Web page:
Women’s History Month is a fantastic time — as is any other month — to celebrate the contributions women have had on American history, culture, and society. But we should also consider the challenges women continue to face, especially in the workplace, and how business leaders can alleviate them.

The COVID-19 pandemic has had a disproportionate impact on women. According to a recent analysis from the National Women’s Law Center (NWLC), male workers have already regained all the jobs they lost due to the public health crisis. Yet, as of January 2022, there are still more than a million fewer women in the labor force compared to this time two years ago. At January’s rate, it would take women nearly another 10 months of growth to regain all the jobs they lost. Put another way: Men’s labor force participation rate was up to 70% in January while the women’s rate hovers at 58%.

“While men have recouped lost jobs, women are still in a big hole, and that shows how the pandemic impacts genders in different ways,” said Emily Martin, vice president for education and workplace justice at NWLC. “Part of the reason for this is because women still hold the lion’s share of caregiver responsibilities.”

During one notable month of the pandemic, women accounted for more than 100% of job losses, with women losing 156,000 jobs while men gained 16,000. Unstable school and daycare situations have forced women — typically the primary caregivers despite many also holding full-time jobs — to exit the workforce to care for dependents.

How we got here

Women have always been unequally saddled with a larger share of the labor required in the home. To make matters worse, the labor they’re required to do in the workplace has also increased more than their male counterparts during the pandemic.

When women began entering the workforce in the early 20th century, the domestic work they had been historically responsible for didn’t simply disappear. Instead, many women found themselves working a “double shift” — juggling a full-time job along with the majority of the childcare and housework responsibilities.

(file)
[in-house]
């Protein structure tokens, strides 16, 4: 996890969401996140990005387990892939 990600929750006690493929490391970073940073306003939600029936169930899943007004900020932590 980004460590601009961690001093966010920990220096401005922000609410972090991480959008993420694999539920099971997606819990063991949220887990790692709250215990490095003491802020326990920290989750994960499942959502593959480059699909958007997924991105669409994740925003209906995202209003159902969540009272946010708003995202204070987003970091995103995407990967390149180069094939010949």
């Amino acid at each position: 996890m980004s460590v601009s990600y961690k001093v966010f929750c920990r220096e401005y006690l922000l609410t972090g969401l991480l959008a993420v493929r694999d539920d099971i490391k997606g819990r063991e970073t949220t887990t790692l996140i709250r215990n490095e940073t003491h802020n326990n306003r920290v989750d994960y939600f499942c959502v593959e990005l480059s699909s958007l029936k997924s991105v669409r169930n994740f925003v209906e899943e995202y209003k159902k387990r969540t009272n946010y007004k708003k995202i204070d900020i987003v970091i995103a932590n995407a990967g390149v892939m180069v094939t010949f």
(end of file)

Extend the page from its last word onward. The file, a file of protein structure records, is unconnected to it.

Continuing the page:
It should come as no surprise that the pandemic merely exacerbated long-standing gender inequality issues. Working mothers were significantly more likely to leave their jobs in 2020 compared to working fathers.

Yet workload inequity in the home isn’t all women must contend with. According to Deloitte Global’s Women @ Work survey, nearly 80% of women say their workloads have increased because of the pandemic. And McKinsey research found that the burnout gap between women and men in the workplace has almost doubled. These numbers could be because women have stepped up during the pandemic to better support their teams.

According to the same McKinsey report, women are doing more to promote employee wellbeing and champion DEI initiatives compared to their male counterparts. While these efforts may be outside women’s job descriptions, they require real labor — labor that is going overlooked. Nearly 70% of companies say the work their employees do to promote DEI is critical, but less than a quarter recognize this work in formal evaluations like performance reviews.

Compounding these challenges is the frequency of noninclusive behaviors at work that women face. Deloitte found that even in remote and hybrid environments, the majority of women are experiencing noninclusive behaviors like disparaging remarks about their gender and questions about their judgment.

“Women are facing the ‘perfect storm’ with heavier workloads and greater responsibilities at home increasingly blurring boundaries between the two. They are also continuing to experience noninclusive behaviors in a work context, with many not reporting this to their employer despite the understandably negative impact it may have on the recipient,” said Deloitte Global Inclusion Leader Emma Codd.

How to support women in the workplace